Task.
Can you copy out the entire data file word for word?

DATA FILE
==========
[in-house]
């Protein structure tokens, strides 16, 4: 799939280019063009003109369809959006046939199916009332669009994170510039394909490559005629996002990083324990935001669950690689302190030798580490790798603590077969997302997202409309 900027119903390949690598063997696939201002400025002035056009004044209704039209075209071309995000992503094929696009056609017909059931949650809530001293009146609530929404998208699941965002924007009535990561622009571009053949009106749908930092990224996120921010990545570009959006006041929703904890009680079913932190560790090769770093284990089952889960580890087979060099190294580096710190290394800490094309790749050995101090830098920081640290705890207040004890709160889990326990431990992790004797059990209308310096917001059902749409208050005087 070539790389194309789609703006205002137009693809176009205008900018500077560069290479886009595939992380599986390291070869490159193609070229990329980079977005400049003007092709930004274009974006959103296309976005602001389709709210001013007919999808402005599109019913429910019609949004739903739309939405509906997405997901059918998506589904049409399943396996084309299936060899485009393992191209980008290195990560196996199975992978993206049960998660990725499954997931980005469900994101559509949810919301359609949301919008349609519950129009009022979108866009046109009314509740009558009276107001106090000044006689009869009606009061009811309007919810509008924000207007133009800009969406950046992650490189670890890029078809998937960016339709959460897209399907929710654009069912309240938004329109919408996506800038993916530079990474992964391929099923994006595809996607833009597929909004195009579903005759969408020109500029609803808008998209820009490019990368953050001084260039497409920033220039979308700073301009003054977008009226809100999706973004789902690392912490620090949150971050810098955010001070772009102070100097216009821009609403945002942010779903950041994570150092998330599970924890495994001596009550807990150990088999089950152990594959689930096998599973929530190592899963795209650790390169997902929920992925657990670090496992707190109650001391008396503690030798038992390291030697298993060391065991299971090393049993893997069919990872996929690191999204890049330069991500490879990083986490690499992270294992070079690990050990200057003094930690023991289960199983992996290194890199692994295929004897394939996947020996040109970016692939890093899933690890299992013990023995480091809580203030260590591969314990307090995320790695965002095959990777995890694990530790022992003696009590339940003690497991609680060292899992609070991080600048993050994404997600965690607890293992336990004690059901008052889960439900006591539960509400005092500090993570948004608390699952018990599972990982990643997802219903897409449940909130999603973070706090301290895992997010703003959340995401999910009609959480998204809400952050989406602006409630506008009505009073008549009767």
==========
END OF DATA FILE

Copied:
[in-house]
């Protein structure tokens, strides 16, 4: 799939280019063009003109369809959006046939199916009332669009994170510039394909490559005629996002990083324990935001669950690689302190030798580490790798603590077969997302997202409309 900027119903390949690598063997696939201002400025002035056009004044209704039209075209071309995000992503094929696009056609017909059931949650809530001293009146609530929404998208699941965002924007009535990561622009571009053949009106749908930092990224996120921010990545570009959006006041929703904890009680079913932190560790090769770093284990089952889960580890087979060099190294580096710190290394800490094309790749050995101090830098920081640290705890207040004890709160889990326990431990992790004797059990209308310096917001059902749409208050005087 070539790389194309789609703006205002137009693809176009205008900018500077560069290479886009595939992380599986390291070869490159193609070229990329980079977005400049003007092709930004274009974006959103296309976005602001389709709210001013007919999808402005599109019913429910019609949004739903739309939405509906997405997901059918998506589904049409399943396996084309299936060899485009393992191209980008290195990560196996199975992978993206049960998660990725499954997931980005469900994101559509949810919301359609949301919008349609519950129009009022979108866009046109009314509740009558009276107001106090000044006689009869009606009061009811309007919810509008924000207007133009800009969406950046992650490189670890890029078809998937960016339709959460897209399907929710654009069912309240938004329109919408996506800038993916530079990474992964391929099923994006595809996607833009597929909004195009579903005759969408020109500029609803808008998209820009490019990368953050001084260039497409920033220039979308700073301009003054977008009226809100999706973004789902690392912490620090949150971050810098955010001070772009102070100097216009821009609403945002942010779903950041994570150092998330599970924890495994001596009550807990150990088999089950152990594959689930096998599973929530190592899963795209650790390169997902929920992925657990670090496992707190109650001391008396503690030798038992390291030697298993060391065991299971090393049993893997069919990872996929690191999204890049330069991500490879990083986490690499992270294992070079690990050990200057003094930690023991289960199983992996290194890199692994295929004897394939996947020996040109970016692939890093899933690890299992013990023995480091809580203030260590591969314990307090995320790695965002095959990777995890694990530790022992003696009590339940003690497991609680060292899992609070991080600048993050994404997600965690607890293992336990004690059901008052889960439900006591539960509400005092500090993570948004608390699952018990599972990982990643997802219903897409449940909130999603973070706090301290895992997010703003959340995401999910009609959480998204809400952050989406602006409630506008009505009073008549009767």